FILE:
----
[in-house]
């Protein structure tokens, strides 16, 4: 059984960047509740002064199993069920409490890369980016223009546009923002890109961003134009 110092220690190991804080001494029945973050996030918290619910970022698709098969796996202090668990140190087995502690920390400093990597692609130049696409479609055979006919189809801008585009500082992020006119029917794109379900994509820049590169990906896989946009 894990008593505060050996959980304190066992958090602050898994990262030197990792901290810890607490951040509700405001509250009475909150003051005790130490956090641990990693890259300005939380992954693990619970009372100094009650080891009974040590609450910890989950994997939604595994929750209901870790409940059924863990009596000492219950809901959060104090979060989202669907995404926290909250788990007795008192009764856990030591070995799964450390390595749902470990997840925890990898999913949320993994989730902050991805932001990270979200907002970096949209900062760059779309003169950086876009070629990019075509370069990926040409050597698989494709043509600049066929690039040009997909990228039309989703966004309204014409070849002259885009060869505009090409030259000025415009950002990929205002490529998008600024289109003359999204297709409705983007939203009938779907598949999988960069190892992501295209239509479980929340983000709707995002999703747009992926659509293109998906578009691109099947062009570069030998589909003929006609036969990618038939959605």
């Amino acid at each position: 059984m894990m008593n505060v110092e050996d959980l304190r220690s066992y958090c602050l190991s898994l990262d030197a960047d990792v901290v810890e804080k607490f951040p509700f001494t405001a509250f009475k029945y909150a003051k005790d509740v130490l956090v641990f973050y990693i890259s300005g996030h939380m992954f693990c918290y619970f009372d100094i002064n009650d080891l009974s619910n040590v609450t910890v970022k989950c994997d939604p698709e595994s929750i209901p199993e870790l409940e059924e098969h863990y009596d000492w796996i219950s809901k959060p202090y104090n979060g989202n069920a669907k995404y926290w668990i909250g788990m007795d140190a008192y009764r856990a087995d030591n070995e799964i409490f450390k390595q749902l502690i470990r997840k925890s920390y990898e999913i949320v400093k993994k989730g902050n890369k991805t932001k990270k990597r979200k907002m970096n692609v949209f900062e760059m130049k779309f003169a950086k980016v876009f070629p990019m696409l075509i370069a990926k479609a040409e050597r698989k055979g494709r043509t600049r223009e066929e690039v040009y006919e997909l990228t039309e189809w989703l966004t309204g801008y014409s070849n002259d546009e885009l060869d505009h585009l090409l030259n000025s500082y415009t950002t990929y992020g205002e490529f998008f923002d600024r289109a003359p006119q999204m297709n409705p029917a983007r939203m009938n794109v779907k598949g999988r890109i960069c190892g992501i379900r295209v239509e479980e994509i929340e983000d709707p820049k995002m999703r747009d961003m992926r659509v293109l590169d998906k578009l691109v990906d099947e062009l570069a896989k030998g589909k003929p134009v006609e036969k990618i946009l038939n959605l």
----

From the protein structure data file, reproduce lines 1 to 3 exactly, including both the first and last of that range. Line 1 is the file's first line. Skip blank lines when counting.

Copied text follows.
[in-house]
């Protein structure tokens, strides 16, 4: 059984960047509740002064199993069920409490890369980016223009546009923002890109961003134009 110092220690190991804080001494029945973050996030918290619910970022698709098969796996202090668990140190087995502690920390400093990597692609130049696409479609055979006919189809801008585009500082992020006119029917794109379900994509820049590169990906896989946009 894990008593505060050996959980304190066992958090602050898994990262030197990792901290810890607490951040509700405001509250009475909150003051005790130490956090641990990693890259300005939380992954693990619970009372100094009650080891009974040590609450910890989950994997939604595994929750209901870790409940059924863990009596000492219950809901959060104090979060989202669907995404926290909250788990007795008192009764856990030591070995799964450390390595749902470990997840925890990898999913949320993994989730902050991805932001990270979200907002970096949209900062760059779309003169950086876009070629990019075509370069990926040409050597698989494709043509600049066929690039040009997909990228039309989703966004309204014409070849002259885009060869505009090409030259000025415009950002990929205002490529998008600024289109003359999204297709409705983007939203009938779907598949999988960069190892992501295209239509479980929340983000709707995002999703747009992926659509293109998906578009691109099947062009570069030998589909003929006609036969990618038939959605």
């Amino acid at each position: 059984m894990m008593n505060v110092e050996d959980l304190r220690s066992y958090c602050l190991s898994l990262d030197a960047d990792v901290v810890e804080k607490f951040p509700f001494t405001a509250f009475k029945y909150a003051k005790d509740v130490l956090v641990f973050y990693i890259s300005g996030h939380m992954f693990c918290y619970f009372d100094i002064n009650d080891l009974s619910n040590v609450t910890v970022k989950c994997d939604p698709e595994s929750i209901p199993e870790l409940e059924e098969h863990y009596d000492w796996i219950s809901k959060p202090y104090n979060g989202n069920a669907k995404y926290w668990i909250g788990m007795d140190a008192y009764r856990a087995d030591n070995e799964i409490f450390k390595q749902l502690i470990r997840k925890s920390y990898e999913i949320v400093k993994k989730g902050n890369k991805t932001k990270k990597r979200k907002m970096n692609v949209f900062e760059m130049k779309f003169a950086k980016v876009f070629p990019m696409l075509i370069a990926k479609a040409e050597r698989k055979g494709r043509t600049r223009e066929e690039v040009y006919e997909l990228t039309e189809w989703l966004t309204g801008y014409s070849n002259d546009e885009l060869d505009h585009l090409l030259n000025s500082y415009t950002t990929y992020g205002e490529f998008f923002d600024r289109a003359p006119q999204m297709n409705p029917a983007r939203m009938n794109v779907k598949g999988r890109i960069c190892g992501i379900r295209v239509e479980e994509i929340e983000d709707p820049k995002m999703r747009d961003m992926r659509v293109l590169d998906k578009l691109v990906d099947e062009l570069a896989k030998g589909k003929p134009v006609e036969k990618i946009l038939n959605l």